On 14 June 2016, the World Health Organization will convene the 3rd meeting of the Emergency Committee under the International Health Regulations (2005) (IHR) on Zika and observed increase in neurological disorders and neonatal malformations. [More]
ISSCR releases updated guidelines for stem cell research, development of new therapies

ISSCR releases updated guidelines for stem cell research, development of new therapies

The International Society for Stem Cell Research, the world's largest professional organization of stem cell scientists, today released newly updated guidelines for stem cell research and the development of new clinical therapies. [More]
Experts focus on scientific complexities of individual and population health at iCOMOS 2016

Experts focus on scientific complexities of individual and population health at iCOMOS 2016

How do we balance the needs for individualized health care with the public health programs serving communities - especially in the context of environmental pollution and climate change? Given a fixed set of resources, maximizing the potential of both is challenging, indeed. [More]
OASIS study to investigate link between SIDS and alteration on newborn hearing screen test

OASIS study to investigate link between SIDS and alteration on newborn hearing screen test

Seattle Children's is partnering on the launch of a study called the 'Oto-Acoustic Signals in SIDS'study that will investigate a possible association between Sudden Infant Death Syndrome (SIDS) and hearing alteration on the newborn hearing screen test. [More]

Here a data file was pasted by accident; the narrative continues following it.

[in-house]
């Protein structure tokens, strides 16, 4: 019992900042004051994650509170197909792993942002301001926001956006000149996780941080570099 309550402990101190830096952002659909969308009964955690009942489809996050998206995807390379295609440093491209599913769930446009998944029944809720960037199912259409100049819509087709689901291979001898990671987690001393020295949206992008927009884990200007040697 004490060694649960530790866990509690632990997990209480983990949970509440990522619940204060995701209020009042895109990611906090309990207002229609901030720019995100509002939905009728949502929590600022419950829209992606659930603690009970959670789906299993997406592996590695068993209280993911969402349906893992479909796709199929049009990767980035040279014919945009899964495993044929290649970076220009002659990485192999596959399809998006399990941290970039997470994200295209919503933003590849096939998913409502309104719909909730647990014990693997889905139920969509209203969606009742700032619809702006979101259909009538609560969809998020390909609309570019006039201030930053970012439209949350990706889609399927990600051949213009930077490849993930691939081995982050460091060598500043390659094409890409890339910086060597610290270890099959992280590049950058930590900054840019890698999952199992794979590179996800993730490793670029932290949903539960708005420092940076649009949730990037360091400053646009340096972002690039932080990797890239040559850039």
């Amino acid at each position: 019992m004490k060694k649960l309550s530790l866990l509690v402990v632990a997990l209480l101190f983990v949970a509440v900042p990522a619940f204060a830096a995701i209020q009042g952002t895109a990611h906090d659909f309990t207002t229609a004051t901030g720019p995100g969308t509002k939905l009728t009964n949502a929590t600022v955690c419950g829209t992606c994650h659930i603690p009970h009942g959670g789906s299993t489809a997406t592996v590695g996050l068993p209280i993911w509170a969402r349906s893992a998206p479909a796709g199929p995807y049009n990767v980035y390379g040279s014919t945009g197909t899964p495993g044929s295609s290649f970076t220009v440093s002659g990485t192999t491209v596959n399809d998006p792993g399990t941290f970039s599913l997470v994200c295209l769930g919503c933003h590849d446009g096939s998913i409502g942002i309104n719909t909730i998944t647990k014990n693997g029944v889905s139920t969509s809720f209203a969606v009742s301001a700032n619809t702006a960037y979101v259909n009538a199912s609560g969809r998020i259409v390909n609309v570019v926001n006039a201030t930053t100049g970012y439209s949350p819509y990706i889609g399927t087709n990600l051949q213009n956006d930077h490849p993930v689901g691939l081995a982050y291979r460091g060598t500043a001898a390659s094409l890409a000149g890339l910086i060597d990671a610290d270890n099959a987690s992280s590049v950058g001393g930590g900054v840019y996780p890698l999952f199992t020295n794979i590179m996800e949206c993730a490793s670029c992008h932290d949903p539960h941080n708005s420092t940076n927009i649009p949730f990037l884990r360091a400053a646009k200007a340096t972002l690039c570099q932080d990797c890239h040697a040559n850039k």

Interdisciplinary researchers to explore ethical issues of pregnant women during Zika crisis

Interdisciplinary researchers to explore ethical issues of pregnant women during Zika crisis

The emerging Zika virus epidemic is bringing to light a longstanding ethical challenge in medical research: the inclusion of pregnant women. With new funding from the Wellcome Trust, an interdisciplinary team of scholars will focus on issues of ethics and research in pregnancy and women of reproductive age, beginning with the current Zika context and later expanding to general public health research. [More]
Medical community has unique role to play in determining future use of mitochondrial replacement techniques

Medical community has unique role to play in determining future use of mitochondrial replacement techniques

There is a unique role for the United States medical community to play in determining the future application of, and ethically acceptable approach to, mitochondrial replacement techniques (MRTs), according to a commentary published online by the New England Journal of Medicine. [More]
Review of EAS cases among patients with psychiatric conditions in the Netherlands

Review of EAS cases among patients with psychiatric conditions in the Netherlands